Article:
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Tokay High students rally around injured classmate

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Posted: Wednesday, October 18, 2000 10:00 pm

Tokay High School senior Tiffany Adams was supposed to act in the school’s upcoming performance of “Hamlet.”

But a head-on collision early Sunday morning just east of Interstate 5 on Highway 12 has changed those plans.

Adams, 17, suffered a broken arm and a serious spinal injury that paralyzed her lower body in the two-car collision. Doctors are unsure whether she’ll walk again.

She was the only survivor of the accident, which claimed three lives.

Tiffany Adams
Tiffany Adams

The well-liked student was in critical but stable condition Wednesday. She was taken by air ambulance Wednesday afternoon to Santa Clara Valley Medical Center, a San Jose hospital specializing in spinal injuries, where she will likely undergo surgery soon, relatives said.

“She’s strong-willed. I think that’s why she’s still with us,” said Adams’ aunt, Chris Mendes.

Now, Tokay staff and a legion of students have joined with family members to rally around Adams, to support her, to hasten her recovery.

“I really want her to come back to school,” said a friend, Angela Gervasi, 17, who was looking forward to graduating with her.

“If I have to carry her to get her diploma, I will.”

The collision has rocked the close-knit family, Mendes said. The girl’s parents, Dan and Judy Adams of Lockeford, and Jackie Adams of Stockton, are distraught, she said.

Family members and friends had camped out at San Joaquin General Hospital for the last few days to support the young woman once nicknamed “Hollywood” by a relative because of her stylish fashion sense.

More than a hundred students flooded the county hospital’s intensive care waiting room and hall following the collision, said Pam Pettis, a family friend.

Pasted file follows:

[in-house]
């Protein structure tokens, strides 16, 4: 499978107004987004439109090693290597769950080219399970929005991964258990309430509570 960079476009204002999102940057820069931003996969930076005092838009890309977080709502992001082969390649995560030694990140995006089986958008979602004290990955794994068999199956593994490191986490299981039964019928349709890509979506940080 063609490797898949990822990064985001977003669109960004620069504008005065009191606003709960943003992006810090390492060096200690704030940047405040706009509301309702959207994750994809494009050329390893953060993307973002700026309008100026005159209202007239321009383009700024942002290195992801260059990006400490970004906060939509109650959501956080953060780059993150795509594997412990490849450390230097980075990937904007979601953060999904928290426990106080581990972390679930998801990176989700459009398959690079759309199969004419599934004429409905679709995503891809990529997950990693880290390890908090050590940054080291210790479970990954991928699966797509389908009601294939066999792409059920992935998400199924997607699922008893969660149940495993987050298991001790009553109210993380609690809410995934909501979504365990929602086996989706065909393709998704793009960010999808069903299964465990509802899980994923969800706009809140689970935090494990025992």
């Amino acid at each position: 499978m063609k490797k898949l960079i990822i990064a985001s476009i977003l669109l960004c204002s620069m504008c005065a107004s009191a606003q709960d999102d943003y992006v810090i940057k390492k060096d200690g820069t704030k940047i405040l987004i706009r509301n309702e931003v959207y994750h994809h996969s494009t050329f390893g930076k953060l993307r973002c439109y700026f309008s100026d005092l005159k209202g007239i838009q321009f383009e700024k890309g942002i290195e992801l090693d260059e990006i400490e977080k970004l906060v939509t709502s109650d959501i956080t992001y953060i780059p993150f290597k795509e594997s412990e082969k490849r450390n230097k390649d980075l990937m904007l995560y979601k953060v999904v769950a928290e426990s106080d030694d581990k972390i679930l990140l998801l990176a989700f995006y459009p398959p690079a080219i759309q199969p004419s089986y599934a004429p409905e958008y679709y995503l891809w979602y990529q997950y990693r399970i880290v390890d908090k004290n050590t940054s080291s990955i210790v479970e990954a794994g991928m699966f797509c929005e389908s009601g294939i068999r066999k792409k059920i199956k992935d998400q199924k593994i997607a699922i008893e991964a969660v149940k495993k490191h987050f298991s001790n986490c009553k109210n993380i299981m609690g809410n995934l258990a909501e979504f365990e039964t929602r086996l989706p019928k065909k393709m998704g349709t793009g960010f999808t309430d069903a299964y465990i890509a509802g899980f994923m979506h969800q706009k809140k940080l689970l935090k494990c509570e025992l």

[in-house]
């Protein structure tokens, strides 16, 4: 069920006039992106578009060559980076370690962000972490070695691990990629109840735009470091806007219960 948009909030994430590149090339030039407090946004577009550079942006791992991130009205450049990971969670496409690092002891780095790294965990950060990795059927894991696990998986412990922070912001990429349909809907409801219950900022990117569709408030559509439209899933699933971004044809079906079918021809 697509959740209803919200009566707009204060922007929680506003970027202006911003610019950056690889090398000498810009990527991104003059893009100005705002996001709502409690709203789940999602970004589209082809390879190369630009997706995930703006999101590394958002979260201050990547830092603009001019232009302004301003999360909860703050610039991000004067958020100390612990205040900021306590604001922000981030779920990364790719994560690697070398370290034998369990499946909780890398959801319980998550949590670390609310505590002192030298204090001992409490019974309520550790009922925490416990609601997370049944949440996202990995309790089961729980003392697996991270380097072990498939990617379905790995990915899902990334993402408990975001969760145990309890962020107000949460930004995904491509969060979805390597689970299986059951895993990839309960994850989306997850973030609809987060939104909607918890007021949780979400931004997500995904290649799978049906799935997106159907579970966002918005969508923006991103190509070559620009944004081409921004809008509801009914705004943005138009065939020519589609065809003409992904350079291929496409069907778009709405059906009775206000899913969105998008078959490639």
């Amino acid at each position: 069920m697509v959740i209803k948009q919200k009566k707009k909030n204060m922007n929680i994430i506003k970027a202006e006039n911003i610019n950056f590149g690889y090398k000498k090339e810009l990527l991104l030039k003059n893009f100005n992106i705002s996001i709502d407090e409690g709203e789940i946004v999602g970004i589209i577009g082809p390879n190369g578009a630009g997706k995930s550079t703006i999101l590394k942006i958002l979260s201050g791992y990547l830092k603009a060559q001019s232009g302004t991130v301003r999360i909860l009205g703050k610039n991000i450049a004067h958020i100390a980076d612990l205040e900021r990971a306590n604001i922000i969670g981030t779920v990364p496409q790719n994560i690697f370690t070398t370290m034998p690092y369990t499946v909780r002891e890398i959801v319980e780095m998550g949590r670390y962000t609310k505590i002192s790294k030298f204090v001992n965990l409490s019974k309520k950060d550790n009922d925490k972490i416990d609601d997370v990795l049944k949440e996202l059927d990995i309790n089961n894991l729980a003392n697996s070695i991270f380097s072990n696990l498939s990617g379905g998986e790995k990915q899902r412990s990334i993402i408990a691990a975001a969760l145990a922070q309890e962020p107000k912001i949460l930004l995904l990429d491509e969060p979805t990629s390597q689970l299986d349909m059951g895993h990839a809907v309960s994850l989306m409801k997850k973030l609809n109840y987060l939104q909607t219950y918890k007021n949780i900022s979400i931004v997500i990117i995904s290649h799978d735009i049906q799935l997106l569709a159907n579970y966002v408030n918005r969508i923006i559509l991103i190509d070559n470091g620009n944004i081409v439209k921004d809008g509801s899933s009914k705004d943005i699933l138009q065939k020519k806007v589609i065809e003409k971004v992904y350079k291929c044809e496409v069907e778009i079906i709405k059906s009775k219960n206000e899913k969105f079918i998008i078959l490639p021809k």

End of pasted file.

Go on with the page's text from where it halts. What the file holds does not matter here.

How to help Tiffany Adams

Donations can be made to Adams’ trust fund at Pacific State Bank, account No. 1015497, 6 S. Eldorado St., Stockton, CA 95202.

Tokay High School will hold a blood drive for students, school staff and community members from 8 a.m. to 2 p.m. Oct. 27 at the school, 1111 W. Century Blvd. in Lodi.

Blood donors can also designate Tokay High School’s account if they donate at other Delta Blood Bank locations. For more information about blood donations, call (209) 943-3830.

“The outpouring of gifts, sympathy and support has been incredible,” Pettis said.

A trust fund has been set up at Pacific State Bank for Adams, she added.

The school will also be holding a blood drive from 8 a.m. to 2 p.m. on Oct. 27 to credit a blood bank account for Tokay students and school staff which Adams can tap into to help defray medical costs.

The Lockeford resident was headed home Sunday, riding with friends Jessie Yaw, 21, of Manteca and Crystal Peppin, 21, of Lockeford. Yaw, driving a 1991 Hyundai Excel, and Peppin died at the accident scene.

The other car’s driver, 23-year-old Sara Sutton of Lodi, was also killed.

Sutton’s 1988 Buick Skylark traveling west on Highway 12 drifted into the eastbound lane and struck Yaw’s car head-on, said California Highway Patrol officials.

School officials were stunned by news of the accident.

Pat Drouin, Adams’ school counselor, said she has faith that Adams will recover and come back to graduate in June.

“If there is one student at this school that will make it, she will,” she said.

Adams drifted in her career goals from fashion design to teaching or counseling, Drouin said. She planned to attend a community college after high school.

Drouin said Adams was taking a class to learn how to work with children as an instructional assistant. She worked for a month with a kindergarten class at Lakewood Elementary School.

The class motivated her to consider pursuing a career centered around children either as a teacher or counselor, Drouin said.

Pettis said the fun-loving girl buckled down to improve her grades this year. She was looking forward to graduation and college, she said.

Though Adams didn’t participate much in school activities, she found a passion in performing, said Dominee Muller-Kimball, Tokay’s drama teacher.

Adams was looking forward to playing Osrich, the character who informs Hamlet of a sword duel in the play’s last act, Muller-Kimball said.

The student had just begun rehearsing the part last week, she said.

Hamlet was to be her first performance in a play at the school, Muller-Kimball said.

“She is very enthusiastic about it,” she said.

It was impossible not to like Adams, said Gervasi.

“She was always smiling,” she said. “She never had a frown on her face.”

Gervasi said Adams has been greatly missed at school.

Adams enjoyed shopping, a kick-boxing styled exercise called Tae Bo, and listening to oldies, friends said.

Spending time with family was also important to Adams.

She has a younger sister, 15-year-old Katie. She also has three grown siblings — Sean, Jeanette and John.

The future of the tawny-haired teen with a flawless face is not entirely uncertain.

She will likely face rehabilitation after back surgery, which could take several months, Pettis said.

“She’s got a battle ahead of her, but she’s strong.”

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